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| Constipated Older Cat |
Answered by: Kerry Hackett
Question from: Lori Cagno
Posted on: February 21, 2008
I have a 13 year old cat who has been constipated for about 4 years now. I have tried high fiber, low fiber, psyllium, etc. acupressure, acupunture, and alot of herbs. He’s also been on raw diet, moist food and dry food. At the moment I feed him moist food. I realize diet plays an important role. He has had ultra sounds done and xrays. He has secondary hepatic lipidosis; he was 30lbs and lost the weight too fast. He is now at 15lbs. When he moves his bowels with the aid of an enema, stools are dry at first then become mucousy with a tinge of blood. I feel he has weak muscles. I’ve heard Milk Thistle can help his liver; I’m not sure how to give to him. My main concern is the weak muscles. Do you know what herb(s) can help with the weak muscles? Historically speaking olive oil given every 5 days helps him move his bowels. If I give it every day his body becomes use to it. Maybe, with the olive oil and a specific herb we can get things moving.
You are quite right, diet is everything in chronic constipation. I understand you have tried a number of options and within those options there are useful and less-than-useful choices. I would suggest you look at homemade diets again and, if you haven’t already, see the work of Richard Pitcairn, "Natural Health for Dogs and Cats", "The Complete Herbal Handbook for the Dog and Cat" and "Cats Naturally" by Juliette de Bairacli Levy and "The Barf Diet" by Ian Billinghurst for recipes and further information. It is important that he receive as close to his natural food as possible. This means not only raw muscle meat and something to take the place of bone matter (see books above), but fibre (in place of fur/skin/cartilage/etc), oils specific to cats and some kind of vegetable to replicate the stomach contents of a given prey animal. Given your cat has secondary hepatic lipidosis, it is doubly important that he receive oils he, as a obligate carnivore is able to digest and metabolise; these would be animal based oils, not vegetable-based oils. Ideally, the oils would be in his food, not given as a separate event. Again see the sources listed above. Secondary hepatic lipidosis also would have an impact on digestion and metabolism so it is importnat his liver is supported. Please see below for further information.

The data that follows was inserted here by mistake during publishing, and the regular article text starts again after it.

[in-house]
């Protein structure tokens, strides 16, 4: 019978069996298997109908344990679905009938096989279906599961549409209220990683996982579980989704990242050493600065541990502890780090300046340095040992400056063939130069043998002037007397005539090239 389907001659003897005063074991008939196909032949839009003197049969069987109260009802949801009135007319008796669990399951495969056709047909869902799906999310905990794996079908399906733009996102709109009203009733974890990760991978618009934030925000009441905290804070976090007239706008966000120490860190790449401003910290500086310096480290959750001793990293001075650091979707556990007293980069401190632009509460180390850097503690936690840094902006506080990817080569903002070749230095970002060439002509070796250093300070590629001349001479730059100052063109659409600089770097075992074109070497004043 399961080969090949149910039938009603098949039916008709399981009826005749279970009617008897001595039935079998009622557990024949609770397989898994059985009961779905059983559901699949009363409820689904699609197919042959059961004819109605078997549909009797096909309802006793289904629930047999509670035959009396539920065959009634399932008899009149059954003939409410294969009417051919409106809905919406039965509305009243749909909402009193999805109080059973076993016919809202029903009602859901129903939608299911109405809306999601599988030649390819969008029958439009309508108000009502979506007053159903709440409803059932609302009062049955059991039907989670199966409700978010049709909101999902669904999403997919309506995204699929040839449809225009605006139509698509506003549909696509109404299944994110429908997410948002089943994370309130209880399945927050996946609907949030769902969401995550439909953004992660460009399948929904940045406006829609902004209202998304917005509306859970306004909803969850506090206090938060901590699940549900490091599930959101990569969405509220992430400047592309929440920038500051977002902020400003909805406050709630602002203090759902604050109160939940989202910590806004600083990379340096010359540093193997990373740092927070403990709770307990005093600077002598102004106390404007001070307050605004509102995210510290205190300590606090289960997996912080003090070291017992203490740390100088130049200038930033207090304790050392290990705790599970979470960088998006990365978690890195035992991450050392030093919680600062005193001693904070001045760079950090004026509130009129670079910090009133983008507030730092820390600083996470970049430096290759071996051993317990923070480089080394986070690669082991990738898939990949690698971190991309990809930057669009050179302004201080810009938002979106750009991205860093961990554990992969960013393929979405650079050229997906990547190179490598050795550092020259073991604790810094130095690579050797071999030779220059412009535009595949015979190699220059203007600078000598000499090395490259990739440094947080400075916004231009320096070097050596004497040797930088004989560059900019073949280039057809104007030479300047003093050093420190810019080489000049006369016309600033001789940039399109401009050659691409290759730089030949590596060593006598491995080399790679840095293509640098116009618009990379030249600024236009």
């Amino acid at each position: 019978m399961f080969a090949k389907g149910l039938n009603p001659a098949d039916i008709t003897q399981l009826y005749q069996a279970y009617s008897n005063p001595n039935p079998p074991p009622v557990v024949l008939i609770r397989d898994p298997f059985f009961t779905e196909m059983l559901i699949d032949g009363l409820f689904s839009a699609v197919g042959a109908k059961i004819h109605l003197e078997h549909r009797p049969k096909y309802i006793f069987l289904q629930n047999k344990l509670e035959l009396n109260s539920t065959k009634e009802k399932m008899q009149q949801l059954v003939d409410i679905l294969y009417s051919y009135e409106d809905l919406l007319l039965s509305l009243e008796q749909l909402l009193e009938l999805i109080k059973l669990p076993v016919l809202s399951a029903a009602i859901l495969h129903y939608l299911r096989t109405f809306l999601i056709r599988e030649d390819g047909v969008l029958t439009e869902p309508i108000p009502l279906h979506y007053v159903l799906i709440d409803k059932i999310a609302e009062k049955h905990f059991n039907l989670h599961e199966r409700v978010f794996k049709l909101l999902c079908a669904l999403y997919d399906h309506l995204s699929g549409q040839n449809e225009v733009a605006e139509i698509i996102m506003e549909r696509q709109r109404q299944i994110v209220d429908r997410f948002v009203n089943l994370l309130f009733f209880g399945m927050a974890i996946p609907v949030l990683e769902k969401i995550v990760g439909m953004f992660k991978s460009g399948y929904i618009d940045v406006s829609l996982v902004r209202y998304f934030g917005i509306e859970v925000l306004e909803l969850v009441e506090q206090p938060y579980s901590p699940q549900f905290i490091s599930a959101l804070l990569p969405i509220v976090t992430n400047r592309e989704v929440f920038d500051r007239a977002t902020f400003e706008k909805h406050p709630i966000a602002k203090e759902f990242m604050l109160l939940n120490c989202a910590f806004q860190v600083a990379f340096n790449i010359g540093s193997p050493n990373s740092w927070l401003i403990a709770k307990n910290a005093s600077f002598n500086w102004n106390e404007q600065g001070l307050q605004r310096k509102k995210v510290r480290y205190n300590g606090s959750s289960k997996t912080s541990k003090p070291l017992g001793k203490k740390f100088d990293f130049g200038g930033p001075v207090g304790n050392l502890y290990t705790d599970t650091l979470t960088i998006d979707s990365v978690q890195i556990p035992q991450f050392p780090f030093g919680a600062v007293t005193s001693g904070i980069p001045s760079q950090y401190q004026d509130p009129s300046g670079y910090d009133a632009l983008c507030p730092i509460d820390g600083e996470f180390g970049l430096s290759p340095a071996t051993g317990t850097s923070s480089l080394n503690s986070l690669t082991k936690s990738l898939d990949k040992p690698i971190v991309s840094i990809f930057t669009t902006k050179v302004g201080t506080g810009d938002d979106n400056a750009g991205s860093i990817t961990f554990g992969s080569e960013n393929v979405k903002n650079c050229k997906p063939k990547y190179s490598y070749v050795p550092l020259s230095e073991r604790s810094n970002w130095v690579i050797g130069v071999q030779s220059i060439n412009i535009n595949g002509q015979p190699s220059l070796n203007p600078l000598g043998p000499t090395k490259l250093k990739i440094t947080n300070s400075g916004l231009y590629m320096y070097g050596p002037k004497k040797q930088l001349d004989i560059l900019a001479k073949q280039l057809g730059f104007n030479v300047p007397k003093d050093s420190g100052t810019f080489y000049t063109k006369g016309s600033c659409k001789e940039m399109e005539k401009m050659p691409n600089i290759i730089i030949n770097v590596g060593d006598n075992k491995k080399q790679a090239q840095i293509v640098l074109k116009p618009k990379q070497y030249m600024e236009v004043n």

As you mention mucous and blood in the stools, this means your cat’s intestinal tract is irritated and inflamed. It would be best for you and he to work with a qualified practitioner who has experience with animals and herbs. You may find such a person through the Veterinary Botanical Medicine Association (www.vbma.org). Herbs that may be helpful include those that soothe and coat the digestive tract: Althaea officinalis (Marshmallow root), Ulmus fulva (Slippery Elm) as well as herbs to support your cat’s liver: Taraxacum officinale (Dandelion root), Carduus marianus (Milk Thistle) and Rumex crispus (Yellow Dock). The latter also has an affinity for "lazy" muscles associated with the intestine. A small amount of Foeniculum vulgare (Fennel) could also be added to relieve any associated gas or griping. I would suggest these herbs be given in glycerite form. These may be found at your local herbalist’s or health food shop.